01 - Under the Imperial Flag
02 - Flowery Paris (Vocal Collection Ver.)
03 - Prayer
04 - Eroica / Legend of Heroes
05 - 192455631
06 - Let's Walk Together
07 - Parasol of My Heart
08 - Sentimental...
09 - A Song to Remember You
10 - Where I'll Put My Heart
11 - Declaration! Imperial Floral Assault Group III
12 - The Future (Voyage)
Bonjour! Welcome to Paris! Take in all the sights and sounds, and enjoy your stay. What's that you say? You didn't expect to hear Japanese imperial ballads in Paris? Then clearly you haven't exposed yourself thoroughly enough to Red Entertainment's "Sakura Taisen" (Sakura Wars) series.
In the series' third title, "Is Paris Burning?", the Teikoku Kagekidan (Floral Imperial Assault Group) opens a new branch, and it's not in Asia. It's right smack-dab in the middle of Paris. The girls of the Paris Kagekidan are hard at work ridding the world of various evildoers and simultaneously performing beautiful musical numbers. That's the name of the game in Sakura Taisen, and this vocal album is a beautiful example of what these gals can do.
The album opens with the new opening theme song, "Under the Imperial Flag" ("Mihata no Motoni"). Structurally, the song is similar to the old opening theme song (from the first two games), and a new version of that song exists on track 11. For both of these songs, the entire Paris Kagekidan cast sing their hearts out in what is a brilliant display of style, grace, and feminine authority. Composer Kouhei Tanaka was not fooling around when he wrote these in-your-face theme songs. I myself cannot decide which one I like more between "Mihata no Motoni" and "Geki! Teikoku Kagekidan III." Both are outstanding.
Much of the album's remaining tracks are character-specific theme songs, though there are also some duets (such as Flowery Paris, sung by Mel and Ci, or Where I'll Put My Heart, sung by Soletta and Leni). Among the character solo songs, I was consistently impressed by the quality of the seiyuu's singing voices, but I was sometimes let down by the instrumental arrangements. The first two vocal albums contained some very "Japanese"-style songs, and the Sakura Taisen V vocal album successfully managed to capture many traditional American musical genres (broadway, jazz, country, gospel, etc.). There are very few songs on this album that I would consider "French." For the most part, they are either upbeat pop songs (such as Prayer) or very...eccentric (such as track 6, Coquelicot's theme song). Of course, Kouhei Tanaka will always succeed with the moody jazz ballads featuring piano as the primary accompaniment, and that is what makes "Parasol of My Heart" such a lovely song.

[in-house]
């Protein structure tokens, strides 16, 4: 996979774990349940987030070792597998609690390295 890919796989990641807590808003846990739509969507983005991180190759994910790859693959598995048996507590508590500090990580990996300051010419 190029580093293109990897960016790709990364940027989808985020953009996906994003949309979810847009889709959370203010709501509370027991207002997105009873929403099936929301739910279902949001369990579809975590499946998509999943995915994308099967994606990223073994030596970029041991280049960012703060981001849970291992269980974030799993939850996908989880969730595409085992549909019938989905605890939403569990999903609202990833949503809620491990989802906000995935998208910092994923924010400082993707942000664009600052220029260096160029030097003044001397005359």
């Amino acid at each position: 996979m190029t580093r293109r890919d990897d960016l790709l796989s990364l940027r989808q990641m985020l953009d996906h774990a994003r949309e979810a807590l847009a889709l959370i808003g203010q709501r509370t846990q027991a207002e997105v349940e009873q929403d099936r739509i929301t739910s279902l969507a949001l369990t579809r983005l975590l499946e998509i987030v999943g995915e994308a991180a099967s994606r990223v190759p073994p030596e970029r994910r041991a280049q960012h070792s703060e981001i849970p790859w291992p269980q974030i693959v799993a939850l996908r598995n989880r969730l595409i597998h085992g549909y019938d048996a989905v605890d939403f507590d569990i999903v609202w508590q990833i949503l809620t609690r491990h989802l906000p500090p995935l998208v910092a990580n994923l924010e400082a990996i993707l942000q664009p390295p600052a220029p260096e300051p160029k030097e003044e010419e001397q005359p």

The vocal trio Sumire, Sakura, and Iris team up to sing another beautiful ballad, "A Song to Remember You." I was very pleased with this song, both in terms of vocal performance and instrumental arrangement. The strange synth solo (heard in the audio sample) blew me away. I didn't know a person could so successfully create a solo by sliding a note up and down the way they do it.
The ending song, entitled "The Future (Voyage)," is one of the longest on the album, extending past six minutes. As a stand-alone piece, it is incredibly well-written and also very memorable. However, the tribal drums and inspirational musical style make me feel like I'm listening to "The Lion King" soundtrack; I don't see how this song fits a game that takes place in Paris. Regardless, the song is beautiful, and as each character in the cast sings her separate part, the music slowly builds to an incredible climax involving lots of singing, chanting, and even yelling from the collective cast. It sounds glorious, but again, not quite fitting in with the game's environment and style. Don't let that stop you from enjoying the song.
With twelve tracks spanning nearly an hour of music, this vocal collection is certainly one of the best vocal collections one can purchase in the VGM market (which is no surprise, as nearly all Sakura Taisen vocals are top-notch). If you ever find this album available, I highly recommend it to you, regardless of your previous interactions (or lack thereof) with the Sakura Taisen series.
Reviewed by: Patrick Gann